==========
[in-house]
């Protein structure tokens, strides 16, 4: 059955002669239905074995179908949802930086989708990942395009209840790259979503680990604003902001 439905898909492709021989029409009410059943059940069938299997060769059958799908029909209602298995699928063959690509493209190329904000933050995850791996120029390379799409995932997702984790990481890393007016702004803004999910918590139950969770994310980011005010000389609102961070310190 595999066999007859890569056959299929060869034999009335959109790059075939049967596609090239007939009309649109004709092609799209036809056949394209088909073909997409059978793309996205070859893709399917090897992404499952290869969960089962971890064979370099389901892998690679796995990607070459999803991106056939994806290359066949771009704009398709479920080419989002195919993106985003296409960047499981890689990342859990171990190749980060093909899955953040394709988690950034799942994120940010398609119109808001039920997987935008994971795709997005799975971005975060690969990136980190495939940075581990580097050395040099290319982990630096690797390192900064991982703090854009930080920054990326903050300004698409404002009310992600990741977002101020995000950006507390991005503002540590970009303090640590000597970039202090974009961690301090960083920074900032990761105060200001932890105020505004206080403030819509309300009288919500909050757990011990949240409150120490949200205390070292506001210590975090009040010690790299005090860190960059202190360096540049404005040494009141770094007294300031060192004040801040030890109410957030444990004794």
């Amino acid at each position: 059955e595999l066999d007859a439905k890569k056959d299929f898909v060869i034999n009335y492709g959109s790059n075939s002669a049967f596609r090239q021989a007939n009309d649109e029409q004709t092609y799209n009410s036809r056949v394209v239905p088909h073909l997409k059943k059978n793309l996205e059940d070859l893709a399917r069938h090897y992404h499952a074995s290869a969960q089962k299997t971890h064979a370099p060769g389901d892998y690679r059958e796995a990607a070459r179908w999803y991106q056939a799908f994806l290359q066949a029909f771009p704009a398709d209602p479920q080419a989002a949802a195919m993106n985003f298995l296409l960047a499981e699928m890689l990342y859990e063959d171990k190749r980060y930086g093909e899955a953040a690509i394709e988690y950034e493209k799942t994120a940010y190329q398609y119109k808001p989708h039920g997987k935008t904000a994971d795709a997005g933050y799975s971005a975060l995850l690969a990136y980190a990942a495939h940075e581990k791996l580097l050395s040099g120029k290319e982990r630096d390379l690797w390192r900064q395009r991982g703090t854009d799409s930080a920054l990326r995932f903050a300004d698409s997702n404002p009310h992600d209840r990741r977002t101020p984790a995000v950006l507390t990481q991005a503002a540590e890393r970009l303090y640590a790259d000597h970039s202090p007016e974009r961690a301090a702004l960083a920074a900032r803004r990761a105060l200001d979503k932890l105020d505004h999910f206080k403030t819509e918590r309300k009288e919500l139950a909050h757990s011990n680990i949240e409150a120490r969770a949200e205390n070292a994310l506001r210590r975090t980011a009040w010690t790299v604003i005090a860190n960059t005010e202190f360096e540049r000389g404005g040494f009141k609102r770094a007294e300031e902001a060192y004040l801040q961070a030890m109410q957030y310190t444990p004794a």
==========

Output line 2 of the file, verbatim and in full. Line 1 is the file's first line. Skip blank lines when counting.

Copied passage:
């Protein structure tokens, strides 16, 4: 059955002669239905074995179908949802930086989708990942395009209840790259979503680990604003902001 439905898909492709021989029409009410059943059940069938299997060769059958799908029909209602298995699928063959690509493209190329904000933050995850791996120029390379799409995932997702984790990481890393007016702004803004999910918590139950969770994310980011005010000389609102961070310190 595999066999007859890569056959299929060869034999009335959109790059075939049967596609090239007939009309649109004709092609799209036809056949394209088909073909997409059978793309996205070859893709399917090897992404499952290869969960089962971890064979370099389901892998690679796995990607070459999803991106056939994806290359066949771009704009398709479920080419989002195919993106985003296409960047499981890689990342859990171990190749980060093909899955953040394709988690950034799942994120940010398609119109808001039920997987935008994971795709997005799975971005975060690969990136980190495939940075581990580097050395040099290319982990630096690797390192900064991982703090854009930080920054990326903050300004698409404002009310992600990741977002101020995000950006507390991005503002540590970009303090640590000597970039202090974009961690301090960083920074900032990761105060200001932890105020505004206080403030819509309300009288919500909050757990011990949240409150120490949200205390070292506001210590975090009040010690790299005090860190960059202190360096540049404005040494009141770094007294300031060192004040801040030890109410957030444990004794």